She looked up through the crowd and smiled at me, as she leaned forward, wiping off the bar top with a towel. How proud I felt this morning, like I’d actually helped the French myself! Who was I to take the compliment, I thought? Who am I? I wasn’t even born then. But I am an American. And, this morning, it felt even better than usual.

Our building in Paris…..BLISS…I can barely look at it I miss it so much.


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24 Responses to It took a French girl to make me feel even more a patriot!

  1. jerrydablade says:

    Wow. Thank you far sharing theses great memories. You paint such a beautifully vivid picture of a place I will never know. lt felt like I was in the chair next to you two, enjoying a cafe with you and sharing a dozen baguette’s with Mr Z.


  2. jerrydablade says:

    …And nothing better than a burst of patriotism and American pride. Loved it!


  3. I remember you sharing this before and I’m glad you did so again.
    The scene you describe reminds me of scenes in the movie Amelie, one of my favorites.
    In the seventies, when I lived and worked in Europe, it was a similar scene in Italy, where and when the survivors of that war were still alive.


  4. Linda says:

    What a great memory! It’s too bad our whole country doesn’t have patriotism like this! I love America, and will probably never get to visit other countries, but I’ll enjoy your stories!


  5. cube says:

    I find it sad that you never got her name.


  6. bunkerville says:

    Never have so many owed so much to so few… I am glad to hear at least some are willing to remember what we have done to keep the world free.. thanks for the memory!


  7. cube says:

    She was a bigger patriot than many americans are today.


  8. Kid says:

    Such wonderful images you created with your story ! And the Normandy story even put some dust in my eyes..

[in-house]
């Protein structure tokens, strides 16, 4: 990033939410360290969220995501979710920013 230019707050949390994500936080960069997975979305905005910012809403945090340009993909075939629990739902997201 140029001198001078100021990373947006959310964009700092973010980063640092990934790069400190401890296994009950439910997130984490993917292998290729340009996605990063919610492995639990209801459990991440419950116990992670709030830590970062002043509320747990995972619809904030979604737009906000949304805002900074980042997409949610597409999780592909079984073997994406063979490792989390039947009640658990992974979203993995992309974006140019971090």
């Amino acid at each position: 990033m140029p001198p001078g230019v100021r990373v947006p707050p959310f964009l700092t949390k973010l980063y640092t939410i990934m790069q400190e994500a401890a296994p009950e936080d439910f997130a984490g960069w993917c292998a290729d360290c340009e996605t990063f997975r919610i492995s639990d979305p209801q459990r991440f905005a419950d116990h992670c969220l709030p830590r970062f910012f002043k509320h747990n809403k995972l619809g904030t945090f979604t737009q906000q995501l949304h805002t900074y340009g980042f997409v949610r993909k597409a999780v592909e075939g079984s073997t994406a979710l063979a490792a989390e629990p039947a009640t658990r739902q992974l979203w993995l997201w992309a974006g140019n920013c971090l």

9. Adrienne says:

    Lovely story, Geeez. Thanks


  10. geeez2014 says:

    Thanks SO much, everyone!!

    Cube, I probably heard her name finally…we were there 2 more years, and it’s not my nature not to get things like that…but I didn’t know it then.

    EVERYONE: At Christmas 2001, I didn’t want to fly so we stayed in Paris. Two friends who’d lived there, from Montreal, came back to spend it with us, and Christmas Eve, I had little filo triangles with cheese in them in the freezer, so I cooked them and the four of us carried the tray to the cafe, where we knew our favorites had to work that night for a while, and you should have seen their faces that I’d brought food to them!! The husbands ordered 2 bottles of champagne and we had a little Christmas party with the staff and I have great pictures of that. such Fun!


  11. Imp says:

    What a wonderful memory Ms.Z. I and my family also liked the local cafe in the mornings with “American” coffee….black for me and I was looked at as if I was a Martian…LOL

    But..”In Normandy, we have a statue of Patton…” Not that I doubt that but Patton was stuck in England across from Calais with his totally bogus “army” because Ike wanted to punish him for his outspokenness and bad behavior. And the Germans bought it because they were convinced that Patton was our best General, and of course would lead the invasion of France. And The German High Command remained fixated on the Calais area. Yet it was his 3rd Army that he was given command of that broke the Germans backs in the Battle of the Bulge. Which was around December of 1944 near Bastogne Belgium well after D day in 1944. He was a hero and earned his 4th star there too.

    Yet…I loved Paris too along with Dijon. And I’ll never forget my 2 week trip by boat up the Doubs with the up and down locks we had to navigate through for many, many miles and the wonderful people in all the small cities, towns and villages we tied up in overnight and moored in. If we hit a lock at lunch time…forget it….we waited until the family or the woman or the man in charge was finished with their lunch and break time. The majority of them were operated by hand. We got lots of looks, waves and hugs as we were flying an American flag. As the boat ( a motor yacht ) was registered in ….Fort Lauderdale, Fla! And by God…we spoke French wherever we went too. And to our surprise…many many of the locals we met spoke English…and wanted to practice it more than they cared if we spoke French…badly! So I say…I hope with all my heart that France can be rescued once more from the jaws of a very vocal , dangerous enemy. Longue vie en France, toujours


  12. Mal says: